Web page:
As someone who recently moved to the American Southwest, I figured I’d look up what issues could come up with the pack rats I’d heard about, so I could keep them from messing with my truck. I learned (brace yourselves!) that pack rat nests will draw other rodents, such as mice, and creepy crawlies such as kissing bugs, spiders, and my personal nemesis, scorpions. I’m sure you can picture my expression upon reading that one. You may even be making the same face!
Clearly, preventing a rodent infestation is something that all of us should be pretty concerned about. Everyone in the preparedness community invests time and money into stocking up on food, water, and other necessary supplies for our families, pets, and livestock. We don’t want to lose our hard-earned cash or our efforts to anyone, from the so-called Golden Hordes in our favorite TEOTWAWKI fiction series to the fluffy bunnies invading our gardens, or even the cute little mice scraping at the patio door for a wee nip of cheese. I’m sure we’re all in agreement that the critters need to stay away from our stuff – so let’s go over how to keep them out of it, and what to do to best protect our health if they do get past our defenses.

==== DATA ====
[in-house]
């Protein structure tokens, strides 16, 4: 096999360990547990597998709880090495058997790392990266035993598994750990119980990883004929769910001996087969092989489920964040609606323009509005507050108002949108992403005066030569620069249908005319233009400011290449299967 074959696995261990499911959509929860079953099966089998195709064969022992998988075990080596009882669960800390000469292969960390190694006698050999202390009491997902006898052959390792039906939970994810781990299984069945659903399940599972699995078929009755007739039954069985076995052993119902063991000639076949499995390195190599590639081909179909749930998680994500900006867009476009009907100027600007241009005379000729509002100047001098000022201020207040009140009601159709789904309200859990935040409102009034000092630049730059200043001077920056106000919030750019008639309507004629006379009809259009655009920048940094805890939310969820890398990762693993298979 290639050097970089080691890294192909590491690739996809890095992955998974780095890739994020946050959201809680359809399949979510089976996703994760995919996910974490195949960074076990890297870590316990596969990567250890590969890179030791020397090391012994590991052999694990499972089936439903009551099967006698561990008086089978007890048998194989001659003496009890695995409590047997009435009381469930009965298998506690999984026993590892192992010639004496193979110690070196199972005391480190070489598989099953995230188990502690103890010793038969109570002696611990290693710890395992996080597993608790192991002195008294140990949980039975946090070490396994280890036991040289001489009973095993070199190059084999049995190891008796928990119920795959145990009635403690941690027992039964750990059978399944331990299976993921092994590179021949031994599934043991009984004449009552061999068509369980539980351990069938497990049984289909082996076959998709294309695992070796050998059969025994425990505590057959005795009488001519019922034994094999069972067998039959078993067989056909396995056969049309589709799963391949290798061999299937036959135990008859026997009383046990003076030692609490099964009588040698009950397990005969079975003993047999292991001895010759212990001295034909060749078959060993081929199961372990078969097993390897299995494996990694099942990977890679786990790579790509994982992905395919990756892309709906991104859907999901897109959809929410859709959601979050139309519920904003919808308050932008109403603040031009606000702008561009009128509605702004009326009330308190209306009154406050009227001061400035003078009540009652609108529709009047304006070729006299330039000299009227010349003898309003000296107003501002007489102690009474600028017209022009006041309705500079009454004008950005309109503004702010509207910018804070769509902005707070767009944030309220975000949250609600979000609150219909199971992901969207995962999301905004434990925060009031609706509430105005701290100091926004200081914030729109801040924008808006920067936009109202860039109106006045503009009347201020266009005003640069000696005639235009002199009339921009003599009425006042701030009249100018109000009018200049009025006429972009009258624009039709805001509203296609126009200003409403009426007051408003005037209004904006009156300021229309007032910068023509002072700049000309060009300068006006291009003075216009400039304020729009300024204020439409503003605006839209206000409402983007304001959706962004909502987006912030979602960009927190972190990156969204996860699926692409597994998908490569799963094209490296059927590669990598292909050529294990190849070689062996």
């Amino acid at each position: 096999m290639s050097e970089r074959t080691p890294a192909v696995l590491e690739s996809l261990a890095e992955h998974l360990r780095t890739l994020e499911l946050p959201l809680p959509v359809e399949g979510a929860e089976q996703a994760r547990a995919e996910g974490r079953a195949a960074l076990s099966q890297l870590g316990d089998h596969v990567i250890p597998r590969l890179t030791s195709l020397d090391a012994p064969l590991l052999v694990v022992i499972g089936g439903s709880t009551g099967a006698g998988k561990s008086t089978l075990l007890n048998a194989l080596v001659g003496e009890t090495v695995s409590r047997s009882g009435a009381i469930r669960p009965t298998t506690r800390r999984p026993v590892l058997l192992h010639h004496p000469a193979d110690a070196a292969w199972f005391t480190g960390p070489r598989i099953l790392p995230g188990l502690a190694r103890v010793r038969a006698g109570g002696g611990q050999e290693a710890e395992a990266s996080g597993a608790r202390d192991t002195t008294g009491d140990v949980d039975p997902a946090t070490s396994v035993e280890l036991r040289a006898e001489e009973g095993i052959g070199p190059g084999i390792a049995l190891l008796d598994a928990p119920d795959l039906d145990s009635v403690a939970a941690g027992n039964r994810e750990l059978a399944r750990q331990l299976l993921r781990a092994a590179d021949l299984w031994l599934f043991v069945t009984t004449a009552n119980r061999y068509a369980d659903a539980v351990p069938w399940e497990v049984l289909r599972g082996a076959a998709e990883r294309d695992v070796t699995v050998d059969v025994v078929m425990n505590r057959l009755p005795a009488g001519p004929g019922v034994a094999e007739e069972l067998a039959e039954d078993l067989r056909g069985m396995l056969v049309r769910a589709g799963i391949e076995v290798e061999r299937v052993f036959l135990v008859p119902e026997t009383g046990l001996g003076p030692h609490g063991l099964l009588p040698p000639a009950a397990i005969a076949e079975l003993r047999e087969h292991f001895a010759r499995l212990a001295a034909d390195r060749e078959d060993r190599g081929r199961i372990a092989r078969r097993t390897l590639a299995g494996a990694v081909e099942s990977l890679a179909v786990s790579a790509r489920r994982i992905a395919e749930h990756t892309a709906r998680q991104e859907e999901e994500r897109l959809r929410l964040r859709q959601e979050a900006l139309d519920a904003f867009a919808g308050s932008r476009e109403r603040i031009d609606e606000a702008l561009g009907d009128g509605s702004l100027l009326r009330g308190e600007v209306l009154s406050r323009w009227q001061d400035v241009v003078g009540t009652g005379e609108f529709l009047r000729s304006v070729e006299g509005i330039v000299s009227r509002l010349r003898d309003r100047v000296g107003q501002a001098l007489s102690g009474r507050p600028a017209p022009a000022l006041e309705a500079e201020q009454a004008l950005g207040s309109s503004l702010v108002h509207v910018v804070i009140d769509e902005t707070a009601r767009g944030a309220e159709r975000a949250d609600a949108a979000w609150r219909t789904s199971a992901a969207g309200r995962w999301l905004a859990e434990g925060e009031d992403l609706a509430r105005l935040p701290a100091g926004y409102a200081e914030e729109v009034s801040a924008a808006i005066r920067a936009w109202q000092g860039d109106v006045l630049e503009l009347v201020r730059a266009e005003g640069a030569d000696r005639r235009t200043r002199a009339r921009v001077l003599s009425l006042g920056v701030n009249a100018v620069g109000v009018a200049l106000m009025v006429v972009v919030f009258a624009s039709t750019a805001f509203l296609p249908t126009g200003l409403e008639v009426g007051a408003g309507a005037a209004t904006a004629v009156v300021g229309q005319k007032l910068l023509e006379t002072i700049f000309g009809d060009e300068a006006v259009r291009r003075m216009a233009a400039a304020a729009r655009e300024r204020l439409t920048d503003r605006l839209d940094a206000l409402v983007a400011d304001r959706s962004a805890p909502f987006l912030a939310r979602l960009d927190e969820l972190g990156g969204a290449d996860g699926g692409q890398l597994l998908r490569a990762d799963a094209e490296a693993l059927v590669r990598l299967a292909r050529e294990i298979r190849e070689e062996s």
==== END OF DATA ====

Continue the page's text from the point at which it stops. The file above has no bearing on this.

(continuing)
What ARE Rodents?
What exactly are we talking about when we use the term rodents? There are actually over 2,000 species in the rodent family. They include the rats and mice most of us will automatically think of, but they also include voles, gophers, and even beavers. Anywhere there is food to gobble down or a cozy spot to bed down, you can draw rodents – whether in the barn, the garden, the orchard, the car, or the house.